An Inside Look at Coffee Culture in Israel
One thing that surprises many of our first-time travelers is the fact that regular “American” coffee—the ubiquitous kind drip-brewed through filters in a coffee maker—doesn’t always exist in other countries. In fact, the closest drink you’ll find to this in coffee shops from Italy to Israel is a Café Americano, which is a shot of espresso with hot water added. (However, the different brewing method used to make espresso means the taste like espresso in the U.S.)
But despite this difference, American travelers on our Christian tours to Israel are still in for a treat, because coffee—the beans of which are naturally kosher—is very popular in Israel. It’s a coffee culture where the drink is taken quite seriously, from charming cafés in Tel Aviv to the large, Jerusalem-based Aroma Coffee chain. Surprisingly, Israelis drink almost twice as much coffee as Americans. Even gas stations are usually equipped with espresso makers. Coffee is one of the few things that bridges the ethnic divide between its Arab and Jewish populations.
While almost all types of espresso-based drinks (i.e. a latté) are now available in Israel, there are two definite favorites. The first is café afuch, otherwise known as “upside-down coffee.” It starts with steamed milk poured into a glass mug, with a shot of espresso poured over it to create a beautiful layered drink. This tastes very similar to cappuccino, and usually contains more milk than espresso.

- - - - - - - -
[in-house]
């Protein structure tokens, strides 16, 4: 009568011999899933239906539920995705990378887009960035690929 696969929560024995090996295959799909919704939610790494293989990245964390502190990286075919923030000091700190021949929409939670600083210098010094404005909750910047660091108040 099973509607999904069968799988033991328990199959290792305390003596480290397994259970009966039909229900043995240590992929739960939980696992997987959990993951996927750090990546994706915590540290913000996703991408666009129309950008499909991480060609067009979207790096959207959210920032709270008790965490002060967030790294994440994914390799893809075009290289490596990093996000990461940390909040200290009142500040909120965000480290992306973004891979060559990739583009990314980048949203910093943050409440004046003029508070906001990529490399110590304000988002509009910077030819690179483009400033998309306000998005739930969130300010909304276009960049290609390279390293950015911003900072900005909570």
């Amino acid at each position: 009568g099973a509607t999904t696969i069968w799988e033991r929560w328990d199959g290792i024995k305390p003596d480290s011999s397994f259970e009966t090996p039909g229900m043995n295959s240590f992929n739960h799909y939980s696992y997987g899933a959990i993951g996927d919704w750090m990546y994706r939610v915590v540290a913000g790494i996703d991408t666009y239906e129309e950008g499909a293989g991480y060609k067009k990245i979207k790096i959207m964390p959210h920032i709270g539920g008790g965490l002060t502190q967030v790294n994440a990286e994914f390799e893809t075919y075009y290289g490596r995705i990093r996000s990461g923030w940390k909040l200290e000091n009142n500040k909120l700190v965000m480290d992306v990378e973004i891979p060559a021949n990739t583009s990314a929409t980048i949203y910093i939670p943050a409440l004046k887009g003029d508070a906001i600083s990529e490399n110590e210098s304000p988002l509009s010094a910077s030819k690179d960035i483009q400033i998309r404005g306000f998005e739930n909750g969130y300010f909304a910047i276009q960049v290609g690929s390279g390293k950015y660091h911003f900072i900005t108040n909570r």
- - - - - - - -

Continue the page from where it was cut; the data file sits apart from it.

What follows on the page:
If you simply ask for “coffee” in Israel, you may get another popular drink called Turkish coffee or botz (which literally translates to “mud”). This is enjoyed in many homes and restaurants throughout Israel. It is prepared by putting water, ground coffee, and sugar in a special pot called a finjan, then bringing it to a boil and letting it simmer until it foams up. Then, ground cardamom and milk may be added as it is poured into small cups. The result is a strong, black coffee similar to that made using a French press. Be aware, however, that the grounds are still in it—that’s the “mud” that settles to the bottom as you drink.
Other coffee drinks our tour participants try include double espressos (kaful in Hebrew), a creamy ice café (perfect during warm summer afternoons), or the slushy café barad—which literally means “hailstone coffee” and tastes like a frappuccino. If you’re traveling to Israel, bring your love for coffee and a sense of adventure. You might just discover a new favorite drink!